Walkers gather for first Trot to Clot

rtrimarchi@ledger-enquirer.comSeptember 30, 2013 

ROBIN TRIMARCHI/rtrimarchi@ledger-enquirer.comGrady Watson, 6, starts the Trot to Clot Walk and Run with his outreach nurse, Mary Ann Tyler, center, and his mother, Tori, left, Saturday at Rotary Park. Watson was diagnosed with mild hemophilia at 3 months old and always wears a medical alert bracelet or necklace. His grandfather, great-uncle and a cousin also have the genetically transmitted disease. The Columbus walk raised money to help send the 6-year old to Camp Wannaklot next summer, the first year that Watson is old enough to attend the week-long residential camp at Camp Twin Lakes in Rutledge, Ga.

ROBIN TRIMARCHI — rtrimarchi@ledger-enquirer.com Buy Photo

Grady Watson, 6, of Pine Mountain, was diagnosed with hemophilia at 3 months old. The family was aware that their newborn son could have the bleeding disorder, as the boy's grandfather, great-uncle and a cousin all suffer from the genetically-inherited disease.

"Grady has a mild form of hemophilia," said his mother, Tori. "We have to watch his injuries carefully, especially if his joints bleed. He always wears a medical alert bracelet or necklace."

With Grady in mind, about 40 walkers and runners gathered along the Chattahoochee RiverWalk at Rotary Park Saturday for the first Trot to Clot Walk and Run 5K in Columbus. The money raised from the event will help send him to Camp Wannaklot next summer, a week-long residential outdoor camp for youngsters with bleeding disorders held at Camp Twin Lakes in Rutledge, Ga. The event was sponsored by Hemophilia of Georgia, with the support of local businesses.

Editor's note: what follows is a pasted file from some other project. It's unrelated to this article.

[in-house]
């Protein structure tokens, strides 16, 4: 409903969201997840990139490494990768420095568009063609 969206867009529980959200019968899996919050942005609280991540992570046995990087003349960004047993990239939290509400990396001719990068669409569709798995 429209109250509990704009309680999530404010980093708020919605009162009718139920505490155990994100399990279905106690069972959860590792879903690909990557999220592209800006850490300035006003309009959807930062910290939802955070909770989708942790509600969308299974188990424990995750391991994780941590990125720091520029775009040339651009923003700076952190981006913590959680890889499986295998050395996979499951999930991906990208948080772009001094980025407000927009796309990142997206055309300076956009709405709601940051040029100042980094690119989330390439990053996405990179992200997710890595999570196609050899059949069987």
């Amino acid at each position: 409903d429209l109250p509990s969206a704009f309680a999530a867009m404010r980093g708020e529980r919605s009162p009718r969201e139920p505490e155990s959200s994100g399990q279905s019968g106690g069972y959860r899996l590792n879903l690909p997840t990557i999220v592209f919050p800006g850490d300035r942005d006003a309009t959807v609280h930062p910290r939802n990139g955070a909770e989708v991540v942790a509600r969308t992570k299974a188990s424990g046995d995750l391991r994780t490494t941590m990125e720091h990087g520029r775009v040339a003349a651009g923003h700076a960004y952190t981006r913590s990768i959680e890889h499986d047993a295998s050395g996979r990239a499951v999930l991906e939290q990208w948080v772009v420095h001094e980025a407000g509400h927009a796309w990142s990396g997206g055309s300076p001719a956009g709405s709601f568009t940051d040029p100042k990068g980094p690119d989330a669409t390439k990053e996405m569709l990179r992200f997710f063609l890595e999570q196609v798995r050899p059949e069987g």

Hemophilia is a rare disease that results in low levels of blood-clotting proteins, explained Mary Ann Tyler, an outreach nurse with Hemophilia of Georgia. Bleeding from small injuries can be readily monitored, but bleeding in the joints can cause serious damage, and internal bleeding can quickly become life-threatening. There is no cure, but there are several treatment options depending on the severity of the disease and injury. It is passed on through the mother, and it affects about 17,000 people in the United States, primarily males.

"Next summer is the first year that Grady will be old enough to go to camp," Tyler said. With a trained medical staff on hand, children learn about their disease, how to take care of themselves and can participate in traditional outdoor camp activities, "They spend the week with other children with hemophilia," Tyler said, "and they realize that they are not alone."

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